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Kasabian Send Out The Attack Dogs

Kasabian Rock’s back pages are littered with tall tales and weird stories about murder and mayhem. Everyone’s heard the one about the woman murdered while the Ohio Players recorded “Love Rollercoaster,” her blood-curdling scream inadvertently making it into the final mix; of Charles Manson’s dalliances with the Beach Boys; or the backwards messages in Judas Priest songs that made middle-American teenagers kill themselves. Well, here’s another one – while recording their self-titled debut in a rural farmhouse, U.K. electro-rock troupe Kasabian whiled away their evenings of pastoral isolation with bloody killing sprees. True story.

Well, sort of.

“There were shitloads of rats and mice,” singer Tom Meighan says. “We just sent the dog out to kill ‘em all, y’know? It was fucking awful.”

The Leicester foursome – filled out by singer/guitarist Sergio Pizzorno, guitarist/keyboardist Christopher Karloff and bassist Chris Edwards – raised a ruckus earlier in the year with a flurry of singles and guerrilla gigs across the U.K. that made the band a virtually ubiquitous presence in the British music press. With their self-titled album generating a solid buzz in Canada and set to drop in America in early March, Meighan is convinced that the band’s heady mixture of beats and bravado will play just as well on this side of the Atlantic when the band arrives with bombastic U.K. rockers The Music for a series of shows in mid-February.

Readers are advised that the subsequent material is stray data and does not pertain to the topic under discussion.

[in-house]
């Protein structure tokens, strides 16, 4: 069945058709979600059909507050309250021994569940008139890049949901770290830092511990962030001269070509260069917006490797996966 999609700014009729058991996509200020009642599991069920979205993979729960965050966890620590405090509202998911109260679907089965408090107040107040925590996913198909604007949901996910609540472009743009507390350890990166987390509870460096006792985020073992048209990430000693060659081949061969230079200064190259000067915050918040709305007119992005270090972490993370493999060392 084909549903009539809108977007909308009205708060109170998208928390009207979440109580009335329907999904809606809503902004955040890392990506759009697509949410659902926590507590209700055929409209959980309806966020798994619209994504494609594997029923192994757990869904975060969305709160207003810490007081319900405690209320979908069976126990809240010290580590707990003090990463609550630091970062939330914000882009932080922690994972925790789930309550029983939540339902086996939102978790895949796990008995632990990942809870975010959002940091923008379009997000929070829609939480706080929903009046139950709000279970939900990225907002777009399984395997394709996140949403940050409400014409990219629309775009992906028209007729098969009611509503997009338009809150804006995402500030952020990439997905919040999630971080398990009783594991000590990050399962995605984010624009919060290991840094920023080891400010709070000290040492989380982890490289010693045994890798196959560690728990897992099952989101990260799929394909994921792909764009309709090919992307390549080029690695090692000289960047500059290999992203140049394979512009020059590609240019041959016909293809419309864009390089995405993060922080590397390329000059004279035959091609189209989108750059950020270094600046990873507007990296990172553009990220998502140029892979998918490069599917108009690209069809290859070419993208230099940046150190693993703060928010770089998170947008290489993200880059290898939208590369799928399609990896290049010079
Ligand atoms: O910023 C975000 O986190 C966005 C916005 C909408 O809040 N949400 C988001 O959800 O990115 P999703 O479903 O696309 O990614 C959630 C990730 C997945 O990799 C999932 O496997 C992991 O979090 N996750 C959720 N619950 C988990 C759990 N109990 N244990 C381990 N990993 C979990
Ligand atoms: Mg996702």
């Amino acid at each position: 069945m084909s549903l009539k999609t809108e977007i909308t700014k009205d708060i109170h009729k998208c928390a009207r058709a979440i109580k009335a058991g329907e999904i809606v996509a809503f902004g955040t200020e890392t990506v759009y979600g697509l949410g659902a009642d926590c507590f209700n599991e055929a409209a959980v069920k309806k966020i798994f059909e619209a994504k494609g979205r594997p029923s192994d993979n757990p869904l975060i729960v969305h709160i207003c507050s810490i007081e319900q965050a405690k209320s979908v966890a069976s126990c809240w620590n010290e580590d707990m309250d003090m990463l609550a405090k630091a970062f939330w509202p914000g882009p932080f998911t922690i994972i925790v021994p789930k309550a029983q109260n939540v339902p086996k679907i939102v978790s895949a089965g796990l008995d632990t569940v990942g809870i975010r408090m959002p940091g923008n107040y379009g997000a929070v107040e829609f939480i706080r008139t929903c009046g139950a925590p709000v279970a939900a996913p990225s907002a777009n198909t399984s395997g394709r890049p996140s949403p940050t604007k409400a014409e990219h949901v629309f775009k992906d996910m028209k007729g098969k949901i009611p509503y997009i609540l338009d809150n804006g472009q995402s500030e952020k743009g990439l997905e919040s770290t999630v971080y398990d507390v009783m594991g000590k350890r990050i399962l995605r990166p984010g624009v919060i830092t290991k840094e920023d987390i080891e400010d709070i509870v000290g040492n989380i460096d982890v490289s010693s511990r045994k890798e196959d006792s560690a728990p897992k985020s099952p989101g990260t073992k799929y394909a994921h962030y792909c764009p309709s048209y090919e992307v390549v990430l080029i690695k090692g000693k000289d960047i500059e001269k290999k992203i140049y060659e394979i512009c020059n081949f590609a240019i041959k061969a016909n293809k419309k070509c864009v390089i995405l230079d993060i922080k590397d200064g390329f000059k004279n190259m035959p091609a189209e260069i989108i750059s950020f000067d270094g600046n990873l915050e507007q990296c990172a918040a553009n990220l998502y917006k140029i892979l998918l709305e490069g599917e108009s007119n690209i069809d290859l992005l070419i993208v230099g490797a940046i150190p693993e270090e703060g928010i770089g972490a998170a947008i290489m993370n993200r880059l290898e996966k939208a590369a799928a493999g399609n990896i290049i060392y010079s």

“We did a one-off gig in New York at the Bowery Ballroom and the response was fucking awesome,” he says. “Most bands from England get to New York and kinda freeze, but we just gave what we had to give. We just went full-out and it totally worked.”

Going full-out is starting to become a trend. Neither snow nor rain nor gale-force winds can keep this band from their appointed rounds – back in September, Kasabian were booked to play Love Music Hate Racism, a benefit for Britain’s Anti-Nazi League near Stoke, when high winds blew the outdoor stage down. Undaunted, the band decamped to a small local venue, setting up equipment, organizing venue staff and selling the joint out, all within three hours. A progressive, adaptable and versatile bunch, Kasabian come prepared. Where most bands struggle to write their own bios, this one has a manifesto.

“Our manifesto is to basically cut rock ‘n’ roll up,” Meighan says. “There’s too many bands that just rehash everything, that goes stale… We want to cut rock ‘n’ roll up, mix a bit of funk, a bit of dance, a bit of ‘60s psychedelia. We’ve ended up with this mashed-up, crazy album.”

True, Kasabian-the-album does sound like a modern-rock mongrel – a brilliant bricolage of rock and electronic textures fused together to make a lumbering, dance-rock beast. But while the music and its meanings – courtesy of Meighan and Pizzorno’s warped lyrics – are muddy, the band’s basic message comes through clear as a bell.

“We give you our heart and our soul every time out,” Meighan says. “We give you the truth.”

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